• The Physics of Black Tea Film

    Have you ever noticed a colorful sheen on the surface of your tea? It appears brittle, breaking like ice floes in the Arctic as the tea cools. Researchers once thought it formed from waxy substances in leaves released during steeping. That is not the case. The delicate film is an interfacial interaction of air, tea polyphenols, and calcium carbonate ions in water. It does not form on white, yellow, green, or lightly processed oolong teas; it is only black tea. Soft water in many parts of the world prevents the film from forming. Is tea film a fleeting glimmer of color to enjoy or an unsightly scum that dissipates with a squeeze of lemon? Or does it? Caroline Giacomin, a student at ETH Zürich in Switzerland, joins us to explain the physics of tea film from a study she and colleague Peter Fischer recently published in the Physics of Fluids.

    Listen to the interview

    Physicist Caroline Giacomin at ETH Zürich

    Caroline Giacomin
    Caroline Giacomin explains the physics of black tea film

    What Causes the Film that Floats on Black Tea?

    Caroline Giacomin is a Ph.D. Student at ETH Zürich in the Department of Health Science and Technology. Her early research focused on optimizing a fluidized bed reactor within a CO2 direct air capture system. She previously worked on the rheology of sugars and most recently published her studies on the interfacial rheology of tea.

    Dan Bolton: Thank you so very much for joining us on the program. The topic is fascinating, and I see that it’s already getting some press attention. Let’s talk first about what made you curious about what some consider tea scum?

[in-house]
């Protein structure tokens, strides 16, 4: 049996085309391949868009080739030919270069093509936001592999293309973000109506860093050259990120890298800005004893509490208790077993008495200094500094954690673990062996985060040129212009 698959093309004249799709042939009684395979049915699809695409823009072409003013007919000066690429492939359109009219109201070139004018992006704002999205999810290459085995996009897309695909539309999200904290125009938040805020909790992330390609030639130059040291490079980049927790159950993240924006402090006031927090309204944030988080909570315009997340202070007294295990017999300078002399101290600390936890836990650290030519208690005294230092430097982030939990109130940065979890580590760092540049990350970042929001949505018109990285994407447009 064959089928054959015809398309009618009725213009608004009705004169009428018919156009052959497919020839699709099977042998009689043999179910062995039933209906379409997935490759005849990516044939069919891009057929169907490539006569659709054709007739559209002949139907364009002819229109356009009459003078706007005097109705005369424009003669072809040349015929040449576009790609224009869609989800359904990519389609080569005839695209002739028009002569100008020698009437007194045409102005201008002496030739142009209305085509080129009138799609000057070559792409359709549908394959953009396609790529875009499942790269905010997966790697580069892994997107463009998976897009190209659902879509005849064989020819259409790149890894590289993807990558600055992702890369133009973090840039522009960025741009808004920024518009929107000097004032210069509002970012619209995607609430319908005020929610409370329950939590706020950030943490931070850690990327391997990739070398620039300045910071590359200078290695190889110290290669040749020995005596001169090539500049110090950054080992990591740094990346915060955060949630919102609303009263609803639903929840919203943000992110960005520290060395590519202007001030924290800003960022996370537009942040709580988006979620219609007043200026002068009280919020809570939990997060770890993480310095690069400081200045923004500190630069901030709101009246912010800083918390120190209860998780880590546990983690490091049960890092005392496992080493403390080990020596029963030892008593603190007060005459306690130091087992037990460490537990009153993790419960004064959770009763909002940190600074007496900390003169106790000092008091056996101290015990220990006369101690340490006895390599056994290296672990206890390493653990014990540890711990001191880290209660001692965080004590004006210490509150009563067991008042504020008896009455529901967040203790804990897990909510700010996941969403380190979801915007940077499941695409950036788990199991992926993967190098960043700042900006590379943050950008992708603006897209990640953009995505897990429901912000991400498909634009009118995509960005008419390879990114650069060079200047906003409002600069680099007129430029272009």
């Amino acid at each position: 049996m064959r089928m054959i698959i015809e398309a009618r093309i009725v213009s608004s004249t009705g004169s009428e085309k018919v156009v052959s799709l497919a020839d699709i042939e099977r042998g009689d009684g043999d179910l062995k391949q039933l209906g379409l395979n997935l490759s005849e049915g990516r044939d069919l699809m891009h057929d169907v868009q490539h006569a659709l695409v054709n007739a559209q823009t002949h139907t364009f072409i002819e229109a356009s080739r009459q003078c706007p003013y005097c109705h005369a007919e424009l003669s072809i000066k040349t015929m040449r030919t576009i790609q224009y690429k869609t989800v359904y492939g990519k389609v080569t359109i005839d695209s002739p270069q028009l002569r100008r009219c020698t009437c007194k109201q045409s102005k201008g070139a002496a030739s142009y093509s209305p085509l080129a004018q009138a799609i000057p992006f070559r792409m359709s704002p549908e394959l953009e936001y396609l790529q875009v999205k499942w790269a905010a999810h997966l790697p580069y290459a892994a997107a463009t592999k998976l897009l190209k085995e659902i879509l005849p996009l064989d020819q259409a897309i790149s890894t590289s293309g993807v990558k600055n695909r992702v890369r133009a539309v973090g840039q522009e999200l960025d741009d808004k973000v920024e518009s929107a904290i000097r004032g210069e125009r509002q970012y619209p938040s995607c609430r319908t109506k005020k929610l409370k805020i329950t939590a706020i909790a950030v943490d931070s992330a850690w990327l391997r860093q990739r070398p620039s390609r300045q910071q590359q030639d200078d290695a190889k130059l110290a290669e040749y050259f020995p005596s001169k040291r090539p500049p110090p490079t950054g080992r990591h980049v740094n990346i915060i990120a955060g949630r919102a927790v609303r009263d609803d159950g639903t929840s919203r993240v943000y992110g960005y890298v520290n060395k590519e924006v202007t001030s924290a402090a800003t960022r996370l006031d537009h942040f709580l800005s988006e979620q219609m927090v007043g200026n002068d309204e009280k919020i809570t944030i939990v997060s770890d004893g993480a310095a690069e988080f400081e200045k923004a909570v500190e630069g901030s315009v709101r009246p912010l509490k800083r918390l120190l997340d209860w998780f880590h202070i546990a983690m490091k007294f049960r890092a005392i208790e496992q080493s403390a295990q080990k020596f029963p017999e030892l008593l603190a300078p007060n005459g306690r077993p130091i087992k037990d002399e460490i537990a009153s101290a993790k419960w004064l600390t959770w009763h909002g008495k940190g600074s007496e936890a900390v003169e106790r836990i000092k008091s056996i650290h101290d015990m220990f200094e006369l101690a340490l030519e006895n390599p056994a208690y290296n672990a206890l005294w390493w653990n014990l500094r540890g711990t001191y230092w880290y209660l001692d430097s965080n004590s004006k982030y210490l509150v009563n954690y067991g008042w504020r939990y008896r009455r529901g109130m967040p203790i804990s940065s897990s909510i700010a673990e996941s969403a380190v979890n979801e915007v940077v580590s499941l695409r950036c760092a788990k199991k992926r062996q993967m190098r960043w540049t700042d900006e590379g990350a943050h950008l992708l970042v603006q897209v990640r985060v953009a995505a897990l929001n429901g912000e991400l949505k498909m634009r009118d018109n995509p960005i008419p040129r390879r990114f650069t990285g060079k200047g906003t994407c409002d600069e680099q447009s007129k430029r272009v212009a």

Caroline Giacomin: I was working somewhere where the water was particularly hard, and one of my colleagues said, during our afternoon teatime, that he doesn’t drink tea anymore because he doesn’t like the stuff that is floating on top of it. He’s from Taiwan and had never seen tea scum before or tea film.

    I had never really thought much about it. Sometimes it was there. Sometimes it hadn’t been there.

    I went home and looked up how to get rid of the film for him. Turns out you can add lemon juice. Everyone on the message boards will say that it’s not a particularly scientific answer but obviously a traditional one.

    I didn’t really worry too much about that at the time. It wasn’t in my realm of research, but when I came here to start my Ph.D., our professor shared a list of ideas he thought might be interesting to investigate. We studied interfaces in this group, and on his list was tea interfaces. And I said, “Hey, I think that’s an interesting topic, and I’ve looked into it before.”

    So that’s how.

    Tea film in a cup of black tea
    Tea film in a cup of black tea

    Dan: What a lovely story. And I applaud you for thinking broadly. In science, it isn’t just narrow routes; it’s a wonderful opportunity to appreciate broader everyday applications in the world around us. So, how did you determine what caused the film?

    Caroline: A researcher from England in the 90s wrote a 14-part tea series, six or seven of which were about the tea film. And so I followed in his footsteps. He was studying the components of the tea film, and since we work with interfacial, I studied the strength of the film that forms on tea and with tea with additives like lemon juice, sugar, milk, etc. He did the composition now we’re studying physics instead of chemistry of it.

    I based the choice of add-ins on his research.

    Rheology is the study of weird fluids. Think about oobleck, the cornstarch and water mixture kids like to play with, or slime [Popularized on Nickelodeon]. Or you about measuring how shampoo or molten plastic flows. That’s rheology, and bicone interfacial rheometry means we’re dealing with the rheology at the surface between two phases.

    In our case, we’re dealing with liquid tea and air phases. Interfacial rheology uses a metal device with a disk that contacts the surface. Then, we carefully control the movement of that disk. A motor controls the movement, and a sensor detects exactly how much force the motor applies. That can tell us how brittle or how elastic the film is. When you know exactly how much force is needed to break the film, you can determine the depth of the film, the thickness of the film, and its elasticity.